Letter: Township has fiduciary responsibility to NOCHS

March 18, 2016
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Health Pointe in Grand Haven will have significant impacts on the North Ottawa community. Some may be good, others bad, but decisions on Health Pointe’s request for special consideration by Grand Haven Township should come only after careful consideration.

The proposed building is sized at about 120,000 square feet. This is more than double the size of the large Spectrum facility on the north side of Holland. It is far more than a mere office building to consolidate practices of physicians in the Grand Haven area that are employed by Spectrum Health. It will contain surgical services as well as imaging services like CT and MRI.

In other communities, Spectrum Health has asserted its facilities come under its nonprofit umbrella and qualify for tax exemption. A current case from Grand Rapids Township is before the Michigan Tax Tribunal and is testing this. If Spectrum prevails, other Spectrum facilities throughout West Michigan also will be tax-exempt, providing little return for the municipalities that allow the Spectrum construction.

Procedures like surgery and imaging constitute the bulk of any hospital’s profits, and these profits allow a hospital to provide other services that are revenue losers. Yet the market for procedures has limits, and procedures done at one facility come at the expense of another that provides the same services. By diverting services and revenue away from North Ottawa Community Hospital, Spectrum Health and Holland Hospital have the ability to financially cripple NOCH and threaten its existence

Grand Haven Township, as one of the local entities appointing the majority of the board of NOCH, has a fiduciary responsibility to the hospital that legally requires it to look out for the well-being of the hospital. If it is determined it is in the best interests of the hospital for it to either close or be taken over by another entity, that decision must be made in an open process. Discussing permits and zoning variances is not such a process.

Spectrum Health is a very profitable entity. Since 1972, I have personally witnessed the fact that Butterworth Hospital, Blodgett Hospital and now the merged Spectrum Health system have never had a year without an excess of revenues over expenses (profit). This excess annually adds to the fund balance of the corporation. The excess also comes after fully funding depreciation as well as all other expenses such as self-imposed premiums for its Cayman Islands subsidiary for malpractice self-insurance.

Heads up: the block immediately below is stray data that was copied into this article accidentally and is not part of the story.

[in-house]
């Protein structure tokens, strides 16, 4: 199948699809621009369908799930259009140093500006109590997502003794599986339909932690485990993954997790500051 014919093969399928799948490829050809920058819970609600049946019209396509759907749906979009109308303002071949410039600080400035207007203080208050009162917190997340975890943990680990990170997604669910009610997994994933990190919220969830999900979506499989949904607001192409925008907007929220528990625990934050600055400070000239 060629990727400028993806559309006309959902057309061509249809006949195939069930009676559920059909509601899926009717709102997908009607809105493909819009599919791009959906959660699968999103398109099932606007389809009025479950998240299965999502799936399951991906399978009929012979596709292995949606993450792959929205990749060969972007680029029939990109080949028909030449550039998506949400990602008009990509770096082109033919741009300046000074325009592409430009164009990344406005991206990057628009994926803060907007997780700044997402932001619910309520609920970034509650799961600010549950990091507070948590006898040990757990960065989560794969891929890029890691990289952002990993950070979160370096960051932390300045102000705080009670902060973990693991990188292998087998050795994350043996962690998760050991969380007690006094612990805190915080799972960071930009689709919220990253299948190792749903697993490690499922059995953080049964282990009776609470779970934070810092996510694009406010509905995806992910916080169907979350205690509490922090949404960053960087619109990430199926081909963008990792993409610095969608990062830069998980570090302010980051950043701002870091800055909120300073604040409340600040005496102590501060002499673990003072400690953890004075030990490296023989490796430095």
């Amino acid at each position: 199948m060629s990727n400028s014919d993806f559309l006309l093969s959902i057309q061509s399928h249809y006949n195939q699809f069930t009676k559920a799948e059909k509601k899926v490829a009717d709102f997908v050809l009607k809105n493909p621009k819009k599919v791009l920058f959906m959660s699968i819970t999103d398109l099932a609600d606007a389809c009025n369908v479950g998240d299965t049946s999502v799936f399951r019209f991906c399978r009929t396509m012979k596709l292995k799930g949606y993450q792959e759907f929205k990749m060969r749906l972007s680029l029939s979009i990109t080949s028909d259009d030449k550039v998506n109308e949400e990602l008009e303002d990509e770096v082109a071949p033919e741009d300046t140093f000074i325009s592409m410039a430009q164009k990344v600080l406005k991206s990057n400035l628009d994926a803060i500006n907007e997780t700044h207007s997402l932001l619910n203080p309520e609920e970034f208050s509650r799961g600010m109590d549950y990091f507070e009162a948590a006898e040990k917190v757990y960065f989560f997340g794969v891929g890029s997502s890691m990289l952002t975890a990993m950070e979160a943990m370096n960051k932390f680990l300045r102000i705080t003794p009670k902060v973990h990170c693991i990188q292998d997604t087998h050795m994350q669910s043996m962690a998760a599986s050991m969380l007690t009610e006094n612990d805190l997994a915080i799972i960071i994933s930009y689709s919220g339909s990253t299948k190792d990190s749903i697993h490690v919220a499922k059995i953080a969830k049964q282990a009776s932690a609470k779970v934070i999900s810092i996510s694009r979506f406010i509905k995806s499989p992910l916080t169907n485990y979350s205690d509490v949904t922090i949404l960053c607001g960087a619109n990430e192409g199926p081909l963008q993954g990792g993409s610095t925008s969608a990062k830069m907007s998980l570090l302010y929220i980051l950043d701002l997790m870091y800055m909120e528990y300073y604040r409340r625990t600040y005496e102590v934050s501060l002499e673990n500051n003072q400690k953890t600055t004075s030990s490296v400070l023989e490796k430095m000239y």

Spectrum’s profits soon will be affected in another sense. It has taken over hospital facilities in Greenville, Lakeview, Fremont, Reed City, Big Rapids, Ludington and Hastings. Several beds from these facilities have been transferred to Butterworth Hospital, allowing it to increase from about 500 beds a few years ago to about 900 beds. Charges at Butterworth are greater than those of the surrounding hospitals. Spectrum Health cannot be in a position of allowing its surrounding subsidiaries, which have had comparably favorable charges, to undercut its own pricing in Grand Rapids. Hence the charges within the system soon will be normalized. That alone is why 49 local corporate executives in the Zeeland area asked Zeeland Community Hospital and Spectrum Health to not merge, since they reasoned their favorable prices would disappear.

I understand Grand Haven Township officials have expressed a view that the state’s Certificate of Need system will assure any services at Health Pointe are needed. Unfortunately, CON does not apply to the office building, and CON review for services such as surgery does not address need; rather, it concerns absolute minimum use. CON currently only addresses the absolute minimum needs to set up a service, and this is far from optimal.

If one looks at the existing use of Spectrum Health hospitals’ surgical facilities, it is impossible to say there is a need for more capacity. Spectrum Heath Zeeland averages two surgical cases per operating room, per day; Holland Hospital averages three; Blodgett Hospital averages two; and Butterworth Hospital averages two. NOCH also averages only two surgical cases per operating room, per day.

A well-run operating room could experience five to nine procedures per day, and that assumes only one shift per day. Generally, more outpatient procedures can be performed than inpatient, and the majority of procedures in today’s hospitals are outpatient. Need certainly does not enter into the Health Pointe picture. Placing surgical and imaging capacity in Health Pointe simply will increase Spectrum’s annual profits at the expense of North Ottawa Community Hospital.

Once established in Grand Haven, Spectrum Health easily can throw its weight around. Its efforts to undermine Mary Free Bed Rehabilitation Hospital in Grand Rapids are well known.

The township’s only time to consider the pros and cons of the Health Pointe project is before it is built. To date, it does not appear such a consideration has been given to this matter.

Lody Zwarensteyn
Former President
Alliance for Health

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